Commissioned by the Walker Art Center, an artist seeks a generic suburban lawn to transform into an edible landscape and then feature it in a book and exhibition.
Do you live in suburbia, with a front lawn surrounded by other front lawns?
You might have just the place artist Fritz Haeg is looking for.
Haeg, a Twin Cities native who now lives in Los Angeles, is returning to Minnesota to do something radical. He wants to tear up a suburban front lawn and replace it entirely with edible plants.
“There won’t be a blade of grass,” he said. “It will look like a fusion between a kitchen garden and a wild landscape.”
The lawn he chooses for this transformation will be prototype garden No. 16 in a continuing worldwide project that Haeg calls “Edible Estates.” The owner of this landscape will receive free plant materials and expenses for the first growing season, but must commit to maintaining the garden and keeping a journal.
Edible Estates is all about bringing “visible food production” to residential communities, said Haeg, a Benilde-St. Margaret’s graduate who is also a master gardener. He launched the project in 2005 in Salina, Kan., chosen because it was “the geographical center of the United States.” This year, in addition to the garden he’s installing in the Twin Cities, Haeg will be creating edible landscapes in Denmark, Sweden and Israel.
All of Haeg’s Edible Estate gardens are in neighborhoods where the neighbors have traditional lawns. “That’s the whole point — to take space that isn’t being used, that represents the American dream, and reconsider that,” he said.
If you’re intrigued, but fear that your neighbors might be concerned if you did away with all turf grass, well, that’s the point, too, according to Haeg. “It has to be in a neighborhood where neighbors will freak out.”
He’s trying to shake up people’s perceptions about what constitutes an attractive, acceptable front yard. “Healthy local food not being welcome is a crazy system,” he said. The traditional American lawn, in his view, “promotes a landscape dependent on pesticides and chemicals, that requires mowing, polluting and watering, all in service of a space that is quite unwelcoming — a divisive, wasteful space.”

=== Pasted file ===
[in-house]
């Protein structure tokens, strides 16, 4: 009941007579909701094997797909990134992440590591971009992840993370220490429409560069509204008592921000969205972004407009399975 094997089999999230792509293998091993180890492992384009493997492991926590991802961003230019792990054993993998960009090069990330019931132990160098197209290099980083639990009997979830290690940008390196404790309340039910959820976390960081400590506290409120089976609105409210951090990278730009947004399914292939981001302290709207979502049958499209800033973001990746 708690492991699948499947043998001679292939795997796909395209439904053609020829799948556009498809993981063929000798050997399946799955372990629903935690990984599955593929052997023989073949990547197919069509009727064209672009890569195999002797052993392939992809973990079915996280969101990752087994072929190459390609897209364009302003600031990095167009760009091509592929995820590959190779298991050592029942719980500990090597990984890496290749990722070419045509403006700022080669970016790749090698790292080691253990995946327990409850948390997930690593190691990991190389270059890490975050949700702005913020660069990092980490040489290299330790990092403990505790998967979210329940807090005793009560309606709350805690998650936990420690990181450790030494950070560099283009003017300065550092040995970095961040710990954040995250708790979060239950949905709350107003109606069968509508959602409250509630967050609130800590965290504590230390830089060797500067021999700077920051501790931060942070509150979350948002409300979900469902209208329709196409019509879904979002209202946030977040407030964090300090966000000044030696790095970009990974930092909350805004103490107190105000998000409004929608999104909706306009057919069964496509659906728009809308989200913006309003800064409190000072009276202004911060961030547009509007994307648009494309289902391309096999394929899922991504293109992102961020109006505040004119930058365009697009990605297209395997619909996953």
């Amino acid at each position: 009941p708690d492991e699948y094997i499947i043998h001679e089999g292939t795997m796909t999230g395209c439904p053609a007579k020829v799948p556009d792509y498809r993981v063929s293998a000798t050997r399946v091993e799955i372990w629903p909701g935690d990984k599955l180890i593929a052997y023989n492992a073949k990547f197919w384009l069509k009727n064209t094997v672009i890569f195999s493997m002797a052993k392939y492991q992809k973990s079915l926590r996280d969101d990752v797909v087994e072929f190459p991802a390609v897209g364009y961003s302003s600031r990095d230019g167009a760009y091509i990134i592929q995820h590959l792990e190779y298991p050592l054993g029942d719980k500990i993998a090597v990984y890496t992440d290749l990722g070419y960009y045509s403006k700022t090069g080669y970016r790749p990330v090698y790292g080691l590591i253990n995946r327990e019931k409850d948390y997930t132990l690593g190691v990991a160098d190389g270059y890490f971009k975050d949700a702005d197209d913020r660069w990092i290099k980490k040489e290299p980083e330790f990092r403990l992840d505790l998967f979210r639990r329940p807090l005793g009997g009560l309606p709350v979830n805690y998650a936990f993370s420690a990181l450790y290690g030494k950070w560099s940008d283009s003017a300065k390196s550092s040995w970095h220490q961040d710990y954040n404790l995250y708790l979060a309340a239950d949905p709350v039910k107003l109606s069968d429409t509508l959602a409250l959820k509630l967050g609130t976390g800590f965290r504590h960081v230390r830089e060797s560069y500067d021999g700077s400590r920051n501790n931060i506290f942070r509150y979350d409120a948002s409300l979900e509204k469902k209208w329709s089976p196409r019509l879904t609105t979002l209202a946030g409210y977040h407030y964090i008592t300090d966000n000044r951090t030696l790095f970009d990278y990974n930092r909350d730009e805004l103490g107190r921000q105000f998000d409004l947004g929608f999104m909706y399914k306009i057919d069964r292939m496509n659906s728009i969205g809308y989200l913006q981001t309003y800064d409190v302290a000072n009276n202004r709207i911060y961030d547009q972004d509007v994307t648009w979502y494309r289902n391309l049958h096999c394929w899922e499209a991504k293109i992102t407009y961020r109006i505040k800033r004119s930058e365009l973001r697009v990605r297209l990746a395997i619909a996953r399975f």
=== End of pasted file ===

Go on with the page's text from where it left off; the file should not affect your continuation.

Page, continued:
An edible landscape, on the other hand, has many benefits. In addition to producing food for the family, it’s a social space that promotes human connection, he said.
Homeowners who’ve gotten the Edible Estate treatment in previous years support that view.
“I have noticed that traffic slows down in front of my house, like I have my own personal speed bump,” said Clarence Ridgley, owner of Edible Estate No. 6 in Baltimore, as quoted in Haeg’s book. “Neighbors I had only waved to from a distance as they passed me in their cars now stop or approach me on the street to talk.”
Haeg is picky about where he puts his produce. “The two most important things are the people and the site,” he said. The site must be highly visible from the street and conducive to growing food, with ample sun exposure, not much landscaping and relatively pesticide-free.
It doesn’t have to be a single-family home. In fact, Haeg is particularly interested in finding a duplex or multi-unit complex where several households share a surrounding open lawn.
Some work required
As for the people, the household must include at least one person who has some proficiency at gardening and is willing to put in the time to keep the garden thriving. Volunteers will help install the garden, but it must be maintained by the resident. “It will require a great deal of work the first season,” Haeg said.